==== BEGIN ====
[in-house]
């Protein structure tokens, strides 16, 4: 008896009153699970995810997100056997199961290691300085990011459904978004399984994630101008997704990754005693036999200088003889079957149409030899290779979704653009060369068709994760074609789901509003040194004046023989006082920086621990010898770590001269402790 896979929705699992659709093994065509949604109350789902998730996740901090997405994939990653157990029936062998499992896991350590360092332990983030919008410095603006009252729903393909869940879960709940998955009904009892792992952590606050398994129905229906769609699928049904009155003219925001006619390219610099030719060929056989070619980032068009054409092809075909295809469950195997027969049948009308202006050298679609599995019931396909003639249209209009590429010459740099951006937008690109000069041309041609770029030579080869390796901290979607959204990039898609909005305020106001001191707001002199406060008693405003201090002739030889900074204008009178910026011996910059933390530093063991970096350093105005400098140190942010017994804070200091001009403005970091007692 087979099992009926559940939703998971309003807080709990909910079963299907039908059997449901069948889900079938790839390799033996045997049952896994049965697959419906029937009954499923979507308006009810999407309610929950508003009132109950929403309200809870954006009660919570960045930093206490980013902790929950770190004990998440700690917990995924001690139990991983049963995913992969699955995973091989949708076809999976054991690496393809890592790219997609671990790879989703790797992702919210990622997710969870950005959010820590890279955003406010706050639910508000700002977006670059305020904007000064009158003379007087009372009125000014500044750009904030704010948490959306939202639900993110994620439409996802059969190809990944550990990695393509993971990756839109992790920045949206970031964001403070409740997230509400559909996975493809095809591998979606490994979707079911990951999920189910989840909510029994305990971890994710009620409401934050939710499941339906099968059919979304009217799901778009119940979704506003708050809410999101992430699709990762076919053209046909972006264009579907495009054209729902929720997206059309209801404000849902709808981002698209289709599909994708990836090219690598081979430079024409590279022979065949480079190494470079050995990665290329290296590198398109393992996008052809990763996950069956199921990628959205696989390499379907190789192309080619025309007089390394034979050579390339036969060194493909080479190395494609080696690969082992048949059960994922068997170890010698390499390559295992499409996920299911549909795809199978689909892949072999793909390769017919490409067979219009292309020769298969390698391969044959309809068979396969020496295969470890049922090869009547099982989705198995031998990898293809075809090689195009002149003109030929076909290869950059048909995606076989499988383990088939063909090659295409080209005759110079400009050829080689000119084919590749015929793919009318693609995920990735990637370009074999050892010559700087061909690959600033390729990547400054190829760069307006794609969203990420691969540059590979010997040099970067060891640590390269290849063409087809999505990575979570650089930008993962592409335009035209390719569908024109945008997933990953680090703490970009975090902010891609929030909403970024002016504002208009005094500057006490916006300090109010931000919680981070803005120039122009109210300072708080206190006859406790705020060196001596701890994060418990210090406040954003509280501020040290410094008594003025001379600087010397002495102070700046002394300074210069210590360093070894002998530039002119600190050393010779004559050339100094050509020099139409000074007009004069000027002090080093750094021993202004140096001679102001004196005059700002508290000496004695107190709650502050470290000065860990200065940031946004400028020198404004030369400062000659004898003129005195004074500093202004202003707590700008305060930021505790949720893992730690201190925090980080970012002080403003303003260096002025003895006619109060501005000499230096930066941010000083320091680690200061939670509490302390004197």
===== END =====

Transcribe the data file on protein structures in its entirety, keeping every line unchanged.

[in-house]
């Protein structure tokens, strides 16, 4: 008896009153699970995810997100056997199961290691300085990011459904978004399984994630101008997704990754005693036999200088003889079957149409030899290779979704653009060369068709994760074609789901509003040194004046023989006082920086621990010898770590001269402790 896979929705699992659709093994065509949604109350789902998730996740901090997405994939990653157990029936062998499992896991350590360092332990983030919008410095603006009252729903393909869940879960709940998955009904009892792992952590606050398994129905229906769609699928049904009155003219925001006619390219610099030719060929056989070619980032068009054409092809075909295809469950195997027969049948009308202006050298679609599995019931396909003639249209209009590429010459740099951006937008690109000069041309041609770029030579080869390796901290979607959204990039898609909005305020106001001191707001002199406060008693405003201090002739030889900074204008009178910026011996910059933390530093063991970096350093105005400098140190942010017994804070200091001009403005970091007692 087979099992009926559940939703998971309003807080709990909910079963299907039908059997449901069948889900079938790839390799033996045997049952896994049965697959419906029937009954499923979507308006009810999407309610929950508003009132109950929403309200809870954006009660919570960045930093206490980013902790929950770190004990998440700690917990995924001690139990991983049963995913992969699955995973091989949708076809999976054991690496393809890592790219997609671990790879989703790797992702919210990622997710969870950005959010820590890279955003406010706050639910508000700002977006670059305020904007000064009158003379007087009372009125000014500044750009904030704010948490959306939202639900993110994620439409996802059969190809990944550990990695393509993971990756839109992790920045949206970031964001403070409740997230509400559909996975493809095809591998979606490994979707079911990951999920189910989840909510029994305990971890994710009620409401934050939710499941339906099968059919979304009217799901778009119940979704506003708050809410999101992430699709990762076919053209046909972006264009579907495009054209729902929720997206059309209801404000849902709808981002698209289709599909994708990836090219690598081979430079024409590279022979065949480079190494470079050995990665290329290296590198398109393992996008052809990763996950069956199921990628959205696989390499379907190789192309080619025309007089390394034979050579390339036969060194493909080479190395494609080696690969082992048949059960994922068997170890010698390499390559295992499409996920299911549909795809199978689909892949072999793909390769017919490409067979219009292309020769298969390698391969044959309809068979396969020496295969470890049922090869009547099982989705198995031998990898293809075809090689195009002149003109030929076909290869950059048909995606076989499988383990088939063909090659295409080209005759110079400009050829080689000119084919590749015929793919009318693609995920990735990637370009074999050892010559700087061909690959600033390729990547400054190829760069307006794609969203990420691969540059590979010997040099970067060891640590390269290849063409087809999505990575979570650089930008993962592409335009035209390719569908024109945008997933990953680090703490970009975090902010891609929030909403970024002016504002208009005094500057006490916006300090109010931000919680981070803005120039122009109210300072708080206190006859406790705020060196001596701890994060418990210090406040954003509280501020040290410094008594003025001379600087010397002495102070700046002394300074210069210590360093070894002998530039002119600190050393010779004559050339100094050509020099139409000074007009004069000027002090080093750094021993202004140096001679102001004196005059700002508290000496004695107190709650502050470290000065860990200065940031946004400028020198404004030369400062000659004898003129005195004074500093202004202003707590700008305060930021505790949720893992730690201190925090980080970012002080403003303003260096002025003895006619109060501005000499230096930066941010000083320091680690200061939670509490302390004197």